Classroom: Reach Every Student in Every Class Every Day, by Jonathan
Bergmann and Aaron Sams. ISTE/ASCD, Eugene, Ore.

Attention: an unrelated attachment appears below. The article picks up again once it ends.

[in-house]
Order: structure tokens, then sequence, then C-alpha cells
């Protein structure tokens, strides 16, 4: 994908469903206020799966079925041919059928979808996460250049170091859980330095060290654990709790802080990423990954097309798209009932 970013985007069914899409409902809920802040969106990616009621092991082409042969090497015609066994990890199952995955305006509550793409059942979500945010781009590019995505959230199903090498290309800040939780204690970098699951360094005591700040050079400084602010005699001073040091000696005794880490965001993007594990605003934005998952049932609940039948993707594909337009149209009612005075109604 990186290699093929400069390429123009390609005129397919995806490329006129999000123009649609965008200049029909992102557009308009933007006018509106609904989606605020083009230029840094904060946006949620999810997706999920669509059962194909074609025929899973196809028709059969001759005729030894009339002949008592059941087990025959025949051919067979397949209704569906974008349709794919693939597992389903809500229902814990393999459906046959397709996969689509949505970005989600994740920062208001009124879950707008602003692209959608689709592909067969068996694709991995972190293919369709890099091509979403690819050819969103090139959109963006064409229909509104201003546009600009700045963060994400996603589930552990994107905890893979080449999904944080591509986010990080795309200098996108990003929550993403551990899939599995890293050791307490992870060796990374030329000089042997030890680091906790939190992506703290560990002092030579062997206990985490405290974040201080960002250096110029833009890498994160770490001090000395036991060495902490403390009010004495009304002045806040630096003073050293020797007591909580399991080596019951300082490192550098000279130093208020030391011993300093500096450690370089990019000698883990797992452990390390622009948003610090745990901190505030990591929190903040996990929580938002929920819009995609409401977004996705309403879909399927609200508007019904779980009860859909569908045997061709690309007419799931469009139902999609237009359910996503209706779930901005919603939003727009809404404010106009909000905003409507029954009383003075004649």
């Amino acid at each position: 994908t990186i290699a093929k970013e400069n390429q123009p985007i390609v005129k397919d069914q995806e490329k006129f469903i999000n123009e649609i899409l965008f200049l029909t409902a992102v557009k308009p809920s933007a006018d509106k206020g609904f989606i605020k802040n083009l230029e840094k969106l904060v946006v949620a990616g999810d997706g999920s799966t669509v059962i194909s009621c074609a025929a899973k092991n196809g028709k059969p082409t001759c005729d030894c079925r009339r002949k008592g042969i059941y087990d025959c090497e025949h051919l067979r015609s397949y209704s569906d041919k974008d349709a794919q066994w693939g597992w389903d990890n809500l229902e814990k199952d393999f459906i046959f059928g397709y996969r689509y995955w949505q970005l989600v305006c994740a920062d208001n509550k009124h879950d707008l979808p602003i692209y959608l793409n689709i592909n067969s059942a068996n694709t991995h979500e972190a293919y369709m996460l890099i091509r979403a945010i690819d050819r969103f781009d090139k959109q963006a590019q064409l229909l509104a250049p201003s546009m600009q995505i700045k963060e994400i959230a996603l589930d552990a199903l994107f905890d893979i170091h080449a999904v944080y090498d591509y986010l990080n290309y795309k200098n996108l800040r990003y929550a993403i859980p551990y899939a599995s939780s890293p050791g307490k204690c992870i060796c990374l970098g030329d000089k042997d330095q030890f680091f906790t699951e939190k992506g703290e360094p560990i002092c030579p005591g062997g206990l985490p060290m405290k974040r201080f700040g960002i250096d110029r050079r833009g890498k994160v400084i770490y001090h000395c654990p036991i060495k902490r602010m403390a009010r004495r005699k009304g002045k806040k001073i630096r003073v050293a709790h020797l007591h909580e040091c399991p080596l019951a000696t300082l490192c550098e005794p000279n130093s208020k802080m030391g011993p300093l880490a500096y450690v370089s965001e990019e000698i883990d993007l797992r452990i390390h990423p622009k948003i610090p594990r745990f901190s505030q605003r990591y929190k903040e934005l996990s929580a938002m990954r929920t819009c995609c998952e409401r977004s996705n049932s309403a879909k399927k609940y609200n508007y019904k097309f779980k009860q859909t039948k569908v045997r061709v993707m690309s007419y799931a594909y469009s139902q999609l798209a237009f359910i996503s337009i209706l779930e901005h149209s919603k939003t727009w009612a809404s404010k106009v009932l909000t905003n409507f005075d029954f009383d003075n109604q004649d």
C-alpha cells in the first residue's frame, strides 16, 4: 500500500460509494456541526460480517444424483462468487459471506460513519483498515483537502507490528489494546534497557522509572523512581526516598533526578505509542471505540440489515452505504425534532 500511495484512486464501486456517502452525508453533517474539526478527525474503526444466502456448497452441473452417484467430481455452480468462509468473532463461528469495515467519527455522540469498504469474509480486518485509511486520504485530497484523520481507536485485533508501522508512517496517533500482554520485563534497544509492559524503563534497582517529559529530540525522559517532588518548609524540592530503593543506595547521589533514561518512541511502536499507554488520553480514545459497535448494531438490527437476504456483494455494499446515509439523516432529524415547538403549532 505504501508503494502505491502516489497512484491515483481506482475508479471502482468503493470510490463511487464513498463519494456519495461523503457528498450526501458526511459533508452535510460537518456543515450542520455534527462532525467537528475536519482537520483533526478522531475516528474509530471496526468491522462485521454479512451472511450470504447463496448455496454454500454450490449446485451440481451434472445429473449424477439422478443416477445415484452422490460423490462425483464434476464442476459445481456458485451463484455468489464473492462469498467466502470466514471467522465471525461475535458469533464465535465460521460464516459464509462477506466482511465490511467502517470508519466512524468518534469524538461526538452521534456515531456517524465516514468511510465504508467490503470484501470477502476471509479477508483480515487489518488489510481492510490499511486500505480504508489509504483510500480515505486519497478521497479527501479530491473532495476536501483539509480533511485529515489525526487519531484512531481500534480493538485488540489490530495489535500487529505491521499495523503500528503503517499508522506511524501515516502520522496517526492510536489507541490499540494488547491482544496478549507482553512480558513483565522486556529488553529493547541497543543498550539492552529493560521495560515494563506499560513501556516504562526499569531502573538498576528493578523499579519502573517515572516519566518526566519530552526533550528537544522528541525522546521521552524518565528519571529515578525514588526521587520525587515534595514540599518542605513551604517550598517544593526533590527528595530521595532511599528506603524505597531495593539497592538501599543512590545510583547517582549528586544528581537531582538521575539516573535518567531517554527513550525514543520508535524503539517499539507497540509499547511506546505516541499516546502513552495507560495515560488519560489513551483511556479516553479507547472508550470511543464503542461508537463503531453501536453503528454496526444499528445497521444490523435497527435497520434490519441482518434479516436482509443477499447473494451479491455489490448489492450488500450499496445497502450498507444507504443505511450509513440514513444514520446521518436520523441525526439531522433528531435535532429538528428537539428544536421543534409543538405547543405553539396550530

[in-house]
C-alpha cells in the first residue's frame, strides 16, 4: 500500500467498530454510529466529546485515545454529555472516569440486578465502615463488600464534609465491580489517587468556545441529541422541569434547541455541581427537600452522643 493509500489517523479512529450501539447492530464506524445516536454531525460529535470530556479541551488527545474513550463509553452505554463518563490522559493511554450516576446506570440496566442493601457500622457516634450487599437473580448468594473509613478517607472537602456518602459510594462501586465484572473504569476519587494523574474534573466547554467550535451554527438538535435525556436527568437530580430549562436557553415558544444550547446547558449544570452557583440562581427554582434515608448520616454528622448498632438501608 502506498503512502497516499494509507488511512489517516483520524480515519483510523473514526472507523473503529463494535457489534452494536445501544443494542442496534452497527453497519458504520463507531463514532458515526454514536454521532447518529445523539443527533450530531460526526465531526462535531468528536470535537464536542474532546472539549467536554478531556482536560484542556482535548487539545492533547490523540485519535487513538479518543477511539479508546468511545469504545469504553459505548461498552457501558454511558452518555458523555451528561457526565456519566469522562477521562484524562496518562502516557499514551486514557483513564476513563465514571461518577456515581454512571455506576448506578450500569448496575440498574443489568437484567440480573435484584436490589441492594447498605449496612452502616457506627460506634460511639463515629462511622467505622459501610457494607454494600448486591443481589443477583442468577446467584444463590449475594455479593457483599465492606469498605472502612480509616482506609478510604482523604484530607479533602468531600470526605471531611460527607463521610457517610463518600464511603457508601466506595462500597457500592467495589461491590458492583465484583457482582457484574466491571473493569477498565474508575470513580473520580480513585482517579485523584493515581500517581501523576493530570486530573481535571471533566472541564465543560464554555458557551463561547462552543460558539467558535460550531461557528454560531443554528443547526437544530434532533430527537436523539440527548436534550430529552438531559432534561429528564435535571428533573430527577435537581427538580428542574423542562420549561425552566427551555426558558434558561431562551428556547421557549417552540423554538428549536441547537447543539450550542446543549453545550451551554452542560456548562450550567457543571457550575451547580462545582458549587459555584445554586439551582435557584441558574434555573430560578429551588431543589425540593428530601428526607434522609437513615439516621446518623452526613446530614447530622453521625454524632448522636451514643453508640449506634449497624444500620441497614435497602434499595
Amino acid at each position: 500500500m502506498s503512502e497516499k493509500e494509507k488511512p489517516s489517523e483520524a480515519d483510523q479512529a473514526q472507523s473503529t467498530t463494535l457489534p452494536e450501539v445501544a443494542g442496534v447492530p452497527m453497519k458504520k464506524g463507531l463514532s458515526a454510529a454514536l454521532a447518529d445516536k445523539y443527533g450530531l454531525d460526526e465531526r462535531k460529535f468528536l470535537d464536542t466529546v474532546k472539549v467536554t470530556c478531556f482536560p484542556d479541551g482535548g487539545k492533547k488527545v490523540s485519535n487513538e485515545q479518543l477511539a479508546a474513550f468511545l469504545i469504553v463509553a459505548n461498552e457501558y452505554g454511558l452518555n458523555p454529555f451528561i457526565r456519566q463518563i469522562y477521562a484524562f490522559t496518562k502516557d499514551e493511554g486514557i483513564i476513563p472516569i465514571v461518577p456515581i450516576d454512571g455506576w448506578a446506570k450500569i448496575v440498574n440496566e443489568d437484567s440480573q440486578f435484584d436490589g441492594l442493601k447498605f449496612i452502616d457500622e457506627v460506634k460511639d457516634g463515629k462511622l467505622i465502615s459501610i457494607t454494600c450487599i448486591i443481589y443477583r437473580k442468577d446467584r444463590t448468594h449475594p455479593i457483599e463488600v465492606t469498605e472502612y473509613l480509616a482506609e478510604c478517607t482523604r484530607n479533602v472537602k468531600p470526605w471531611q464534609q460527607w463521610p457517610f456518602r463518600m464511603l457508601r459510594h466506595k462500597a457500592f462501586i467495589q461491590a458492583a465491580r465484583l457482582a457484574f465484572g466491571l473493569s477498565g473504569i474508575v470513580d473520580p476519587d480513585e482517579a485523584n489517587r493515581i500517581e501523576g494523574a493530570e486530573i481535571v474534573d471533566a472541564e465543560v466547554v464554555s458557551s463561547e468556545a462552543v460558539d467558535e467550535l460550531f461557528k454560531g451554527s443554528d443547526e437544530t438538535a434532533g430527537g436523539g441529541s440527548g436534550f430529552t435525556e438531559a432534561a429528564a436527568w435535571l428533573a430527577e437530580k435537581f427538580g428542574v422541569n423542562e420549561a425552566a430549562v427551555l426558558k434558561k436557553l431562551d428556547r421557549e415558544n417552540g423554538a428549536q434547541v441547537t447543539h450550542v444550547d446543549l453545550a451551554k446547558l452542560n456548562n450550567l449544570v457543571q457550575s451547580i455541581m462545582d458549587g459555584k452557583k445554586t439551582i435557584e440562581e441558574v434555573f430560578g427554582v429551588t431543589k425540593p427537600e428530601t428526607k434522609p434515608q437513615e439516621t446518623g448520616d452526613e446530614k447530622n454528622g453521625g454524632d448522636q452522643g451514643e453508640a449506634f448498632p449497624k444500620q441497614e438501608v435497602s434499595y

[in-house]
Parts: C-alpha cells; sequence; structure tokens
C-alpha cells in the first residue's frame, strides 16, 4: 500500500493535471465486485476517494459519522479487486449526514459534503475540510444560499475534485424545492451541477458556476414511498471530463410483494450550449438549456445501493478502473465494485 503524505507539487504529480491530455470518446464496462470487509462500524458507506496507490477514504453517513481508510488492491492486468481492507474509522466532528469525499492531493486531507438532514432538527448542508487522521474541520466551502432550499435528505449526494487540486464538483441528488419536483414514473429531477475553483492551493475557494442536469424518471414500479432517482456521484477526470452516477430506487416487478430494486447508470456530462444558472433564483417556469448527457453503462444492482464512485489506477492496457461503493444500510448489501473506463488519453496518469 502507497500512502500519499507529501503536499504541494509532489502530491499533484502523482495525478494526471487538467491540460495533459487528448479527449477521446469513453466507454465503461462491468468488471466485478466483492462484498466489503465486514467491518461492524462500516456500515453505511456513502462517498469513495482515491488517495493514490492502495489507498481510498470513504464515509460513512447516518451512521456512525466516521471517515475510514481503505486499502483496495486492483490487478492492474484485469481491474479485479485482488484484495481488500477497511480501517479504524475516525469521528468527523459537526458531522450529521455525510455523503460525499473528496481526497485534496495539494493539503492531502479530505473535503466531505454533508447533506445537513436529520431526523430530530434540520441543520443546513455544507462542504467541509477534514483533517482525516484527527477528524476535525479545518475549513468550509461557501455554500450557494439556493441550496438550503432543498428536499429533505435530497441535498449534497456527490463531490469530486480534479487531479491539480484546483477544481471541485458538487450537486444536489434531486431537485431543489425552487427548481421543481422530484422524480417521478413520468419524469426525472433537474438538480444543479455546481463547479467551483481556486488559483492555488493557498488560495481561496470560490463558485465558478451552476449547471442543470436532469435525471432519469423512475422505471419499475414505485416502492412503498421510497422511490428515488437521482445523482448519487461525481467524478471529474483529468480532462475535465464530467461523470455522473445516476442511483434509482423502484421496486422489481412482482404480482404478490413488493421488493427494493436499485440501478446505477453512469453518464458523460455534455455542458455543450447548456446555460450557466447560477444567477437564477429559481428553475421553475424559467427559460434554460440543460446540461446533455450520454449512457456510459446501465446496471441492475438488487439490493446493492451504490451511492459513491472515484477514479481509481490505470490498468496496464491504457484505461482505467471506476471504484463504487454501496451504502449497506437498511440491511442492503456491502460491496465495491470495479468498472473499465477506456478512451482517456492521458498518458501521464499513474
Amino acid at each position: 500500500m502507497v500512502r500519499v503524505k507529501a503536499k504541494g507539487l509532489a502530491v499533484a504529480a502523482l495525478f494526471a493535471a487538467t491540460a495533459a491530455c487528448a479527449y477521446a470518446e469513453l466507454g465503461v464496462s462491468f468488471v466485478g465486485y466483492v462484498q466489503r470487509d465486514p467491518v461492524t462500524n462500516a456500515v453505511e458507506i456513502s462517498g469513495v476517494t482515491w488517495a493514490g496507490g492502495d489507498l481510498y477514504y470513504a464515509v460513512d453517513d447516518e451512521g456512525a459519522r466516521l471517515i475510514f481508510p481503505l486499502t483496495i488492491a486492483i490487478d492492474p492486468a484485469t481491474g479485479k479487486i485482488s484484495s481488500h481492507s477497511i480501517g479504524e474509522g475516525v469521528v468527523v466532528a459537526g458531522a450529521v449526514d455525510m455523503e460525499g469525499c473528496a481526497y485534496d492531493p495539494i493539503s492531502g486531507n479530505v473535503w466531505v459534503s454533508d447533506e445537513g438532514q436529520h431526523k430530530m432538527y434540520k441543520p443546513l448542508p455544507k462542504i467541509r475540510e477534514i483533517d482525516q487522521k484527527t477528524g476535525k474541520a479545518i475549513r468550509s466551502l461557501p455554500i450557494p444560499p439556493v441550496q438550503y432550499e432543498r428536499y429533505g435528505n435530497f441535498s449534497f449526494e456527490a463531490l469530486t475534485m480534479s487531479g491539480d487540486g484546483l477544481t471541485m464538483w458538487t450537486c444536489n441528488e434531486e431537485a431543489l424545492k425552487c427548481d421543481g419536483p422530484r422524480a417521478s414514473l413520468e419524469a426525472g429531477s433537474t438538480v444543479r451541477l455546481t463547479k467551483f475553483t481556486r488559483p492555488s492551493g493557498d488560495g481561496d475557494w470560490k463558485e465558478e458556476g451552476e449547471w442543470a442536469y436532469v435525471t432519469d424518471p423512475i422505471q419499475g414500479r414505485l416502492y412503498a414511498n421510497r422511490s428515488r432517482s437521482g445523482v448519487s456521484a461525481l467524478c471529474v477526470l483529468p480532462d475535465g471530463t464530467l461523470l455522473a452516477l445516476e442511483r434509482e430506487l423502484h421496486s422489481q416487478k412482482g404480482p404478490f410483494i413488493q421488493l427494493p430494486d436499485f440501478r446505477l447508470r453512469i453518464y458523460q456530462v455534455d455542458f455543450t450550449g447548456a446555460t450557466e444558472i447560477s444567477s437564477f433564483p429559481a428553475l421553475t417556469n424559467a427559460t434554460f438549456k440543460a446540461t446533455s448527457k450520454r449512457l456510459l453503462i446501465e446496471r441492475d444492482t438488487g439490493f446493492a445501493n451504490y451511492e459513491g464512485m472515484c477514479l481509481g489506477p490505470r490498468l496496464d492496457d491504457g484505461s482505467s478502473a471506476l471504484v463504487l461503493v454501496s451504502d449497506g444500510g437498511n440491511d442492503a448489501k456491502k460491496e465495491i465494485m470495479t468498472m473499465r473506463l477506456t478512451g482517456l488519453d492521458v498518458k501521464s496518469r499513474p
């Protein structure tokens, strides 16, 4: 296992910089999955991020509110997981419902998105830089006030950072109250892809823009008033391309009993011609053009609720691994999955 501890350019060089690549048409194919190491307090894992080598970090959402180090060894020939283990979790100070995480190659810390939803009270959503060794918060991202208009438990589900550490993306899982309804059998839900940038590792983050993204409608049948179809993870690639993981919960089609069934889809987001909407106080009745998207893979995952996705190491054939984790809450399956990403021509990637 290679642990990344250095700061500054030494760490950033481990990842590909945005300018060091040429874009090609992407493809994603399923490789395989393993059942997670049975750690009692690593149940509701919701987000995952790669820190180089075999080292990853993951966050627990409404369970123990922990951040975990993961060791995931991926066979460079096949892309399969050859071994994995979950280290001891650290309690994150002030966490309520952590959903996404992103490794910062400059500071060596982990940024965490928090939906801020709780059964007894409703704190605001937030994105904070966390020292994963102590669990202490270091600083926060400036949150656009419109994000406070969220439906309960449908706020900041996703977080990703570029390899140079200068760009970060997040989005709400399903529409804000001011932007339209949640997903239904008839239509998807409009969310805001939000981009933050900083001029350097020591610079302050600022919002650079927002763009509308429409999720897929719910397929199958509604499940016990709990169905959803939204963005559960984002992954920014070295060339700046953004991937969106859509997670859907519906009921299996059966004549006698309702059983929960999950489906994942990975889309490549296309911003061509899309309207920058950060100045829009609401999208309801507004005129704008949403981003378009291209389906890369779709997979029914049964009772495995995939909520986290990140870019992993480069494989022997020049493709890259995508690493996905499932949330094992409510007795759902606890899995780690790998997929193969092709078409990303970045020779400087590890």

For more information about recording lessons click here. For information about video shortage click here. What happens if students do not watch the video lessons before class? Watching video lessons before class needs to be emphasized to the kids that this is crucial for comprehensive acceptance and understanding of how the flipped classroom works. Students do need some time and experience to get used to where the information is and what is expected of them. A student that gets behind on watching videos is no different than a student that gets behind on doing traditional homework. We just respond the same way to both situations ... communicate with them and their parents about the consequences of poor decision making and procrastination, so basically nothing new. Practical options for the teacher: 1. You could make watching the video ahead of time part of the homework grade. If they watch the video ahead of time then they receive those points, if they do not watch the video ahead of time then they get a zero and still have to watch the video. 2. For students not watching the video for two days in a row, talk to them and tell them they need to do what is expected by watching the video and getting caught up on the homework. Then I tell them that if they are not caught up by tomorrow and have not watched the video then they owe me 30 minutes before or after school or during their lunch. I set high expectations for my students and the majority of students meet or exceed these expectations. 3. You could have a short and simple quiz at the beginning of class that assesses whether or not they watched the video. You could even have the students do the quiz online via a Moodle quiz or a Google form once they have watched the video Remember, there is a learning curve that goes with this process. Don't forget to look at the big picture of what you want it to do...which is to improve your test scores and/or help the students feel better about learning mathematics.